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Leveraged ETFs Create Demand for Tax Analysis Software

The popularity of "leveraged ETFs" in mutual funds is causing fund administrators to look for software that can automate the tax analysis rather than rely on public audit firms.

Despite some of the warnings about “leveraged’ exchange traded funds, these high-octane instruments have become popular among retail investors and mutual funds.

“These things are popular so every asset manager is creating them,” said George Michael, CEO of G2 FinTech, a developer of tax analysis and risk mitigation software for securities transactions.

These more complicated ETFs allow investors to pump up their returns against the indexes they track – such as the S&P 500 – for a single day. It’s a way for someone who is not comfortable with short positions or margin accounts to behave that way. For example, reversed leveraged ETF allows an individual investor to bet against the stock market by buying a long security. Then if the market goes down, they make triple their money, explained Michaels. An inverse ETF would perform in the opposite direction. Leveraged ETFs are now popular and can be traded by an investor in a retail brokerage account.

To compete with hedge funds that are allowed to short stocks, mutual fund companies have created so-called 40 Act funds that hold leveraged ETFs. Large asset managers like Vanguard and BlackRock are big manufacturers of ETFs. Vanguard created the Vanguard 500 fund while Fidelity has the Spartan 500 fund. Hedge funds have also released “40 Act” funds to appeal to conservative institutional investors that use very little leverage, charge lower fees, and are overseen by strong boards of directors and custodians.

However, as leveraged ETFs proliferate, this can create compliance and tax headaches for fund administrators that provide accounting services to hedge funds and mutual funds. With reverse and inverse ETFs, fund administrators are now dealing with mutual funds that resemble hedge funds. Funds holding ETFs have all sorts of compliance rules that fund administrators never had to deal with before, said Michaels. In particular they are subject tax rules that don’t apply to long-only funds but apply to leveraged ETFs. “Now a lot of fund administrators are coming to us,” said Michaels, whose firm provides TaxGopher, a tax analysis product. Traditionally, a fund administrator had to go to their audit firm, which would bill them for the service. Mutual funds didn’t need to know these tax rules because they didn’t trade options, they didn’t go short and they didn’t use leverage, notes Michaels.

But the widespread adoption of ETFs is creating an opportunity for audit firms that can charge a premium for the tax analysis and tax preparation. “The public accounting firms in Nirvana because now all the fees go through the roof,” said Michaels. “We’re racing ahead and automating more and more of the features that traditionally you had to go to a public accounting firm for,” he said.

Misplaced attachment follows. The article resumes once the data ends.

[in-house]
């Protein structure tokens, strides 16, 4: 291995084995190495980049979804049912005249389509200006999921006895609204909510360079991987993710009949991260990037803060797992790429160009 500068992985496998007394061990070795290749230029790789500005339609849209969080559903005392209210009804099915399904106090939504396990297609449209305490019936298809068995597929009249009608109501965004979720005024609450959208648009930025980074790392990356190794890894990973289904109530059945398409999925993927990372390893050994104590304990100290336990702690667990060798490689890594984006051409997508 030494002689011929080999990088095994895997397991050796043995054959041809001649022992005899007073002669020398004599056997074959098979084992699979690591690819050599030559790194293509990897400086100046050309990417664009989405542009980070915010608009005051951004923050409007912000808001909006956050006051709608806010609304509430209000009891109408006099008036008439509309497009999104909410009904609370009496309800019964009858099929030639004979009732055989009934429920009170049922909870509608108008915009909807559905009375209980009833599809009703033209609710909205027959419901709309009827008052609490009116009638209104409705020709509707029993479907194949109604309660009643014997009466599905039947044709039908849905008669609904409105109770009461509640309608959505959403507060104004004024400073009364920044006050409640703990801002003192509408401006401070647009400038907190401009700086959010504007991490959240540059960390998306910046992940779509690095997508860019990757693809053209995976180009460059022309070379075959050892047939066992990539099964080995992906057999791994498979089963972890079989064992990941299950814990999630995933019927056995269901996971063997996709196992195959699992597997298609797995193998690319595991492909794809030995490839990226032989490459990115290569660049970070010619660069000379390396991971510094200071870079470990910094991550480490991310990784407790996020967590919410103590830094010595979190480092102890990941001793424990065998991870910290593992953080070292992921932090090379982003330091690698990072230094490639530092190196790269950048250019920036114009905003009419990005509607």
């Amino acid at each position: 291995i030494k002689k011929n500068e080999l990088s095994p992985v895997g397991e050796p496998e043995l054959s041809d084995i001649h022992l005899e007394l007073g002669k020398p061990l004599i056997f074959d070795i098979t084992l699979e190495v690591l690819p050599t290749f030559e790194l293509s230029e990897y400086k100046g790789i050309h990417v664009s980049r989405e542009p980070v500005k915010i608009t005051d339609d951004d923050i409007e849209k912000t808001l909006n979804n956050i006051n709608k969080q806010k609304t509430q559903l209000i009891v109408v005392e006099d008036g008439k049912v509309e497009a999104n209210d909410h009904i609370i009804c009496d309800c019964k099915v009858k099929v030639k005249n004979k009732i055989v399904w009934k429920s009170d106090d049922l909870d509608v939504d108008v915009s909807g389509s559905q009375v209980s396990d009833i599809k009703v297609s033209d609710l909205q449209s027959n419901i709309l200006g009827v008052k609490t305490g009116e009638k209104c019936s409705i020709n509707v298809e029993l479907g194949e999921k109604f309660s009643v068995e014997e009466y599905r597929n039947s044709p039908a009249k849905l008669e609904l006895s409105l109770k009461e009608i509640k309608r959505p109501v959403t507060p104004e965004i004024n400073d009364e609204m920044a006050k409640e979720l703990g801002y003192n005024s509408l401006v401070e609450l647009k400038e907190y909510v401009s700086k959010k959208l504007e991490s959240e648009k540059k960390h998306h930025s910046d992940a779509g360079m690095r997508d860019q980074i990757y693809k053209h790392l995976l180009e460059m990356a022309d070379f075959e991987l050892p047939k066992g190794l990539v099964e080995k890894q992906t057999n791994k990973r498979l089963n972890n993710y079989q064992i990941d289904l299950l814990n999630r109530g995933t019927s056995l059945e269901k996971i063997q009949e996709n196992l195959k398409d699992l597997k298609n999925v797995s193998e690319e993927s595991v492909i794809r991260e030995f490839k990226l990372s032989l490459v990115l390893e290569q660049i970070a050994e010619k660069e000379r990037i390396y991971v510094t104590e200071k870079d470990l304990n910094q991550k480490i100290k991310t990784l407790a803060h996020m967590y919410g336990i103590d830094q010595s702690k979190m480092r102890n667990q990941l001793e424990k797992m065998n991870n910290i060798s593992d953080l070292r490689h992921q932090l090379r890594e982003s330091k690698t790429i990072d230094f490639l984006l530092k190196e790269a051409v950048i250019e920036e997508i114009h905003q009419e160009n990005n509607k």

By contrast, if audit firms do the tax analysis, clients may need to write a blank check, he claims. "If an audit firm does a straddle analysis on your portfolio because you traded a reverse ETF, they’re going to be charging you.” A major accounting firm could charge a half a million dollars for that type of analysis, suggests Michaels. His firm offers software at a fraction of the price that a public accounting firm would charge. The software automates the analysis for firms that trade derivatives can use to pass an audit. “The thing is making sure you pay your taxes correctly, but paying to prepare your taxes is where we are trying to save them money,” said Michaels.

Fund managers tend to hire public accounting firms after the year is over and the damage is done. But if firms use software they can do your analysis say in November, when there is time to fix some of these tax issues, noted Michaels. However, if firms are using a public accounting firm, they refuse to look at things until February and only do it once, he said. If the software is used, the firm can run the analysis each month.

Fund administrators can actually do the analysis themselves if they had the software. “What makes the fund admin different is they are doing a very important job in making sure their customers are in compliance with the IRS tax code,” said Brian Roberti, managing director at G2 FinTech. The fund administrator has the opportunity to provide daily views for tax sensitive strategies, said Roberti. “Now all of a sudden they look different than their competition. It almost makes the small administrator leap ahead of the big guys,” he said.

Ivy is Editor-at-Large for Advanced Trading and Wall Street & Technology. Ivy is responsible for writing in-depth feature articles, daily blogs and news articles with a focus on automated trading in the capital markets. As an industry expert, Ivy has reported on a myriad ... View Full Bio

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